Now that’s what I call ‘cruising for a bruising’. It is impatience and inability to focus gone mad.
Additionally, the fact is, regardless of your learning style (if there is such a thing), you can still only learn one thing at a time, do one thing at a time and focus on one thing at a time.
Now, the Musiah piano lessons course is an example of a pre-determined course that maps out a path for students to follow.
A) The student who has the patience and wisdom to trust his / her teacher and allows their teacher to guide them from one strategically chosen task to the next, focusing only on the current task at any given moment
B) The student who ‘cherry picks’ randomly selected bits of the course much like a headless chicken running around and around in circles?
Only patience, giving each task the time and focus it deserves, will result in effective, rewarding, enjoyable learning.
By calmly, patiently going step by step through each lesson, you will achieve the best results by far, and you will do so in the shortest possible time.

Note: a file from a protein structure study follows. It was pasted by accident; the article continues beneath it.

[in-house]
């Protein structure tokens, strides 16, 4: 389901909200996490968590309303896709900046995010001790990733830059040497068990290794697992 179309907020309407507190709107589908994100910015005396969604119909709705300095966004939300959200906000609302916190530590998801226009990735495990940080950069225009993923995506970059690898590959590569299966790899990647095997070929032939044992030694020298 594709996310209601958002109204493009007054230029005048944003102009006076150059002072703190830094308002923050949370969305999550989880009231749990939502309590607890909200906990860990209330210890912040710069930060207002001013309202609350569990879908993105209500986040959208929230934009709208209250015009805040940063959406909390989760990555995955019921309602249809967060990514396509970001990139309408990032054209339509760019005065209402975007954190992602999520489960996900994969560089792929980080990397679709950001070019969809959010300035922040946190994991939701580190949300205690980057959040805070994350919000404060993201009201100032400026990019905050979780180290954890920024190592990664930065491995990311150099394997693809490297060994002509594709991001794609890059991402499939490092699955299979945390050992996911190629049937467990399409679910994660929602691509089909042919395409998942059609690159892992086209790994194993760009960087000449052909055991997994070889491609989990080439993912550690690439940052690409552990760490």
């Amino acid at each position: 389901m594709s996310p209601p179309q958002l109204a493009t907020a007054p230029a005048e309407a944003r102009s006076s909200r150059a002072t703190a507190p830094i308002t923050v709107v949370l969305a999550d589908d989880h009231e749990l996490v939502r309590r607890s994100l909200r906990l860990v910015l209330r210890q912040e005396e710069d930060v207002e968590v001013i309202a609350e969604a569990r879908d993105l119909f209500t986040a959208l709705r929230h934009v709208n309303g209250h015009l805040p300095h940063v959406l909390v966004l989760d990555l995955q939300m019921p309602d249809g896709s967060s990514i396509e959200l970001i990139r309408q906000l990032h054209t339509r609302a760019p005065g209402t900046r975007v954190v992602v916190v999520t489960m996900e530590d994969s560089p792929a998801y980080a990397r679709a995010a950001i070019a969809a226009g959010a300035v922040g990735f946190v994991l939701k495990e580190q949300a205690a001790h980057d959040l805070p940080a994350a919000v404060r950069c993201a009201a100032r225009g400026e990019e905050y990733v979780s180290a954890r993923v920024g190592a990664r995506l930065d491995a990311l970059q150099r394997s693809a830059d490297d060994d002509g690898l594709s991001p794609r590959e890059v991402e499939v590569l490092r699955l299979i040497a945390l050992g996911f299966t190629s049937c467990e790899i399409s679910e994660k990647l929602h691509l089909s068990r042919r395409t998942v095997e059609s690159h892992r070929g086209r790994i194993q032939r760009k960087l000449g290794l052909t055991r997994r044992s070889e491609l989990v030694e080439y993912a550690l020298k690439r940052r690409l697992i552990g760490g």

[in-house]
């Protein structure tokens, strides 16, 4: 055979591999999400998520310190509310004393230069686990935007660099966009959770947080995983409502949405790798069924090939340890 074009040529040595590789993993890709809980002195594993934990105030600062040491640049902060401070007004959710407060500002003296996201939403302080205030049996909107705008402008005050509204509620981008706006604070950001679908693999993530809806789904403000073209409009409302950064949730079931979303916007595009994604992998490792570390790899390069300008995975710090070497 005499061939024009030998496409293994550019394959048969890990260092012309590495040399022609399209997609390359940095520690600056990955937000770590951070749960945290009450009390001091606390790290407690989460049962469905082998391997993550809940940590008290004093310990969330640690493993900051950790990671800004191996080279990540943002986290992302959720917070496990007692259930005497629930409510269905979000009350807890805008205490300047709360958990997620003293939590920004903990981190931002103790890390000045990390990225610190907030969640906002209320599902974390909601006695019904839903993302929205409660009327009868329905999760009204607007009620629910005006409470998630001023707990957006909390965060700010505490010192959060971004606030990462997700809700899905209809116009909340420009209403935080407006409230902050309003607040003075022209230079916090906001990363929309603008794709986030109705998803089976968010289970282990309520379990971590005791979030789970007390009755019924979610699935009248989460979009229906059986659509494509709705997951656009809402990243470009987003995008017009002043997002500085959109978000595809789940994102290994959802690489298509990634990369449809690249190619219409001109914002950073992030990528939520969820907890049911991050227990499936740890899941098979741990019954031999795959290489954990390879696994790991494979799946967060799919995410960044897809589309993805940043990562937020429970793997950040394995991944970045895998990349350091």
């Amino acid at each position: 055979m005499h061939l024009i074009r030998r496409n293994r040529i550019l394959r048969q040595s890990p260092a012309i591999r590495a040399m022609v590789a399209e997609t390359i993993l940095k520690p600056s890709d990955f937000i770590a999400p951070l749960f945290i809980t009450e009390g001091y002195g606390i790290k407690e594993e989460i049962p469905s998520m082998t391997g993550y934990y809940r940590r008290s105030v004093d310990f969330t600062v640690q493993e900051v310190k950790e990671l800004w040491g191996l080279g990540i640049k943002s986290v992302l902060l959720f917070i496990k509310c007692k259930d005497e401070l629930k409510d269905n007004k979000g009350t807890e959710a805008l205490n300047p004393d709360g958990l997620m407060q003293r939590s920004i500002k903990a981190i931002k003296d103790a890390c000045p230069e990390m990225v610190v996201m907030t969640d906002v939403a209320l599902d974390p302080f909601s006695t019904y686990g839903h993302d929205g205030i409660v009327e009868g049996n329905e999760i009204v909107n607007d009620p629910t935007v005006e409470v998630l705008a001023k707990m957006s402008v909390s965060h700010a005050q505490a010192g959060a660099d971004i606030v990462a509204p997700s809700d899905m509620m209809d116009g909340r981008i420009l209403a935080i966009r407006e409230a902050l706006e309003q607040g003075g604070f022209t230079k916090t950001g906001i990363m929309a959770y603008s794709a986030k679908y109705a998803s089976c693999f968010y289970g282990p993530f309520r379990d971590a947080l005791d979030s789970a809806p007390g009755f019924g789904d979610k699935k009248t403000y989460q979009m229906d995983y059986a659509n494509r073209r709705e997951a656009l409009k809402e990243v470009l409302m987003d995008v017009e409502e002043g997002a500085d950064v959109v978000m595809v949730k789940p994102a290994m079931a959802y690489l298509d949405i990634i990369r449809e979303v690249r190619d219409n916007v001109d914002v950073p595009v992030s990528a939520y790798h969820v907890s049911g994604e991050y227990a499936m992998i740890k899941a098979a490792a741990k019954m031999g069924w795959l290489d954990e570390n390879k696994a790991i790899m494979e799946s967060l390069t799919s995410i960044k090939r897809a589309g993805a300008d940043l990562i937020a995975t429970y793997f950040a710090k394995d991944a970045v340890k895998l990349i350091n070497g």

Perhaps in some ways this advice is reminiscent of the old story about the hare and the tortoise (ultimately the tortoise wins the race).
However you choose to conceptualize the dynamics of learning piano, the simple truth is...
So I encourage you, and every student, to SLOW DOWN and enjoy the journey.
And the process of learning piano — if you give it the focus it deserves — will in turn teach you patience.
If you (dear reader) would like to embark on your own piano lessons journey while also discovering and developing the lost art of patience, I warmly invite you to take our Online Piano Lessons 14 Day Free Trial.
And of course, if you have any questions for me personally, please feel free to contact me directly.
Thanks for reading,
Brendan Hogan L.Mus.A, A.Mus.A.
Piano Teacher & Musiah Inventor
Piano Lessons Or Keyboard Lessons – What's the difference?
Weighted Keys Vs Unweighted Keys
Getting Started (What equipment do I need?)
MIDI Keyboard Requirements for Musiah
The 3 Different Kinds Of Keyboard Lessons
Online Piano lessons – Do They Work?
Piano Lessons For Adults
Piano Lessons For Kids
Piano Lessons For Beginners
Advanced Piano Lessons
Free Piano Lessons (on piano technique)
The Best Piano Method
The Best Piano Learning App
Learning To Play Piano As An Adult – Why it's easier than you think!